Unless you are still in the flower of your youth, you probably think that college students are weird.
Now, psychologists have decided that the word should also be an acronym, standing, as Bethany Brookshire explains for: “Western, educated, and from industrialized, rich, and democratic countries.”
The acronym was necessitated by the fact that a goodly amount of psychological research, the kind that is conducted in college laboratories, limits its sampling to a population of people that is basically WEIRD.
But does this WEIRD group really represent humanity? That, Brookshire says, is the question:
WEIRD subjects (perhaps you were one?) are still human, of course, so you might think that what’s generalizable to them must be generalizable to the rest of humanity.
Graciously, Brookshire accepts that WEIRD college students are human beings, but that does not make them typically human. While there are certainly enough similarities between WEIRD college students and human beings, there are also some significant differences.
The differences are both natural and cultural. Since the adolescent brain is not fully developed, the results obtained from studying college students will have a limited application to adults.
And then, there’s the influence of manners, mores and the culture. No one believes that culture is everything, but culture does count for something.
Brookshire offers some examples:
WEIRD subjects, from countries that represent only about 12 percent of the world’s population, differ from other populations in moral decision making, reasoning style, fairness, even things like visual perception. This is because a lot of these behaviors and perceptions are based on the environments and contexts in which we grew up. There’s a big dose of sociology in our psychology. For example, WEIRD people are better at optical illusions involving line length, possibly because our environments contain a lot of straight lines in things like buildings.
We have other reasons to doubt research performed on WEIRD subjects. Brookshire explains that the group of students is often self-selected; it does not really care about the study and it is more likely to tell researchers what they want to hear.
One suspects that many researchers are conducting these studies in order to cloak their cultural agenda in science.
Among the more bizarre studies is this one, reported by Brookshire:
How did you lose your virginity? Maybe it was in a romantic garden under a full moon with the scent of roses all around, in the arms of your one true love? Maybe it was at the drunken party after prom night, with your underwear around your ankles, hoping no one could see you to take pictures? Maybe it was on your wedding night, maybe it was long before. Maybe it was even long after. Regardless, I hope you enjoyed it, because a recent study has shown that your sexual well-being today has a lot to do with how much you enjoyed it then.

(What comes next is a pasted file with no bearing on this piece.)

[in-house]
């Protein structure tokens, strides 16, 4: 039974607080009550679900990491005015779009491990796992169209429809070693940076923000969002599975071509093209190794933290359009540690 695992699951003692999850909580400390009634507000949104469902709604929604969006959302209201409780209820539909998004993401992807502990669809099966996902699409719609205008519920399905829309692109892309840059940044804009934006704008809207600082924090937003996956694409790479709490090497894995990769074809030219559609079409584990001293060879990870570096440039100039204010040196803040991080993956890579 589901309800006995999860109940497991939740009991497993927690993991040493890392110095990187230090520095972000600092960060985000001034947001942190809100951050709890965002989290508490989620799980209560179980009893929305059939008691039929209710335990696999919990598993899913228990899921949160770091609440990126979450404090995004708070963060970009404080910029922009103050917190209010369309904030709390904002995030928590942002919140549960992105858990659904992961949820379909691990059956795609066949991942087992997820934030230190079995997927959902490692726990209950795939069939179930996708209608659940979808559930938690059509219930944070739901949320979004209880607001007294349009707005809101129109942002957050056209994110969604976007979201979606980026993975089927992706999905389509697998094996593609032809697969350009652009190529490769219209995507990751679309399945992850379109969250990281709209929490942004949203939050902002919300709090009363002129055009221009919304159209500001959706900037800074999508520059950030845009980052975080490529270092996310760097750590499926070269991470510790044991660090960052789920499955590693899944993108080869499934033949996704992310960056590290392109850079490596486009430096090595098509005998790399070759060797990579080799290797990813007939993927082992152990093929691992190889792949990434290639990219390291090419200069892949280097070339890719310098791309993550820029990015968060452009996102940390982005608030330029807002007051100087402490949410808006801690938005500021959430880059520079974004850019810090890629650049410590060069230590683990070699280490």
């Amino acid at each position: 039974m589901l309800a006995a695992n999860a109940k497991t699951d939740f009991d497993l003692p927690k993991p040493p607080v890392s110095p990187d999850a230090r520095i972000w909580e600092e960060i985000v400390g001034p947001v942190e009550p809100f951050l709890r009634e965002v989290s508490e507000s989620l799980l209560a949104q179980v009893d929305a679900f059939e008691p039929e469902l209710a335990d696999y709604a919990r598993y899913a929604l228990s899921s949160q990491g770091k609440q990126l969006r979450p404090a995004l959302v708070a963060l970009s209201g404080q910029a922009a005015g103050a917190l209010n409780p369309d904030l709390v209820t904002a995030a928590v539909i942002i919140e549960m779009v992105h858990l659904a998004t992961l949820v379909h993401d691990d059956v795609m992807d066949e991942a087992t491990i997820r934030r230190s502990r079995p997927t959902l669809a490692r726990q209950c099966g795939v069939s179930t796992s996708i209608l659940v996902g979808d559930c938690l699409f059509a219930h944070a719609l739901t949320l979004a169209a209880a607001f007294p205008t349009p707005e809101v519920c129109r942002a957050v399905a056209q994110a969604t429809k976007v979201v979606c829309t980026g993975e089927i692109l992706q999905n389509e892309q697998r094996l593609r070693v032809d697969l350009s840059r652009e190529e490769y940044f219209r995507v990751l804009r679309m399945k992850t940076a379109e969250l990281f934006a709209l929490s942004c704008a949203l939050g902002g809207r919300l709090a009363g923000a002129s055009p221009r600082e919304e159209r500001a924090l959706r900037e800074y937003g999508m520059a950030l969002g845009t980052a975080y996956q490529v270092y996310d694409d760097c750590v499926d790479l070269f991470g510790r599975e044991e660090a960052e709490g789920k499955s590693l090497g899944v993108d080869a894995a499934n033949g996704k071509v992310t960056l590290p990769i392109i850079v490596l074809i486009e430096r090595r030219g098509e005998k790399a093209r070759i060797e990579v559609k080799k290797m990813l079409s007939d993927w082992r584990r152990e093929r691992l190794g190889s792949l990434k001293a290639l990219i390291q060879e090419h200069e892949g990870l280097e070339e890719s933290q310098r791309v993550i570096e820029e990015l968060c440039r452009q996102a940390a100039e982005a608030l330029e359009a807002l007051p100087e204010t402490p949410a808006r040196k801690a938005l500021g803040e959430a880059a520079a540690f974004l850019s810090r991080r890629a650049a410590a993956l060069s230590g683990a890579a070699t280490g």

Obviously, it’s an idiot question in the first place, but the sex life of college students is infinitely fascinating to post grads.
To conduct their research, the scientists set out to produce a perfectly homogeneous group of subjects:
When recruiting for many of these WEIRD studies, scientists often make the sample as homogeneous as possible, in an effort to detect small differences. Take the virginity study I mentioned above. The researchers eliminated from the sample anyone whose first exposure to sex involved “physical force” (that is, anyone who had been raped). This eliminated a small number (12 out of 331 participants). And they eliminated anyone who did not have heterosexual intercourse. The sample is so homogeneous that it applies only to heterosexual college students—who on average, according to information they supplied to the researchers, had lost their virginity only two years before.
But, if you limit the study to students who resemble each other, why would the research not be what scientists call anecdotal?
And then, on what scientific grounds can you predict a lifetime of sexual experience from the accounts of college students who have had very little sexual experience and who have never been married?
How did the researchers collect their data? Brookshire explains:
In the case of the virginity study, subjects kept an “intimate relations” diary for two weeks. Out of about 300 participants, the researchers got records of a total of 639 intimate encounters, about two per person. From these two intimate encounters per person, in college students who had lost their virginity on average two years before, the authors concluded that sexual satisfaction in the present was strongly affected by how you lost your virginity and that the effects of how you lost your virginity could persist for years to come.
But then, she adds, the results are based on what the students are willing to divulge and on their own subjective impression of their own sexual experiences:
… self-report studies are always open to things like exaggeration or covering up, especially when it comes to studies about sex, where a lot of cultural pressure comes into play.
It is not just that these studies are limited to WEIRD college students. One suspects that it does not even provide an accurate assessment of college student behavior. One starts thinking that these researchers are committing scientific fraud.
As for the prediction about the future sex life of these students, it is good to recall what Wittgenstein once said: there is no such thing as a fact about tomorrow.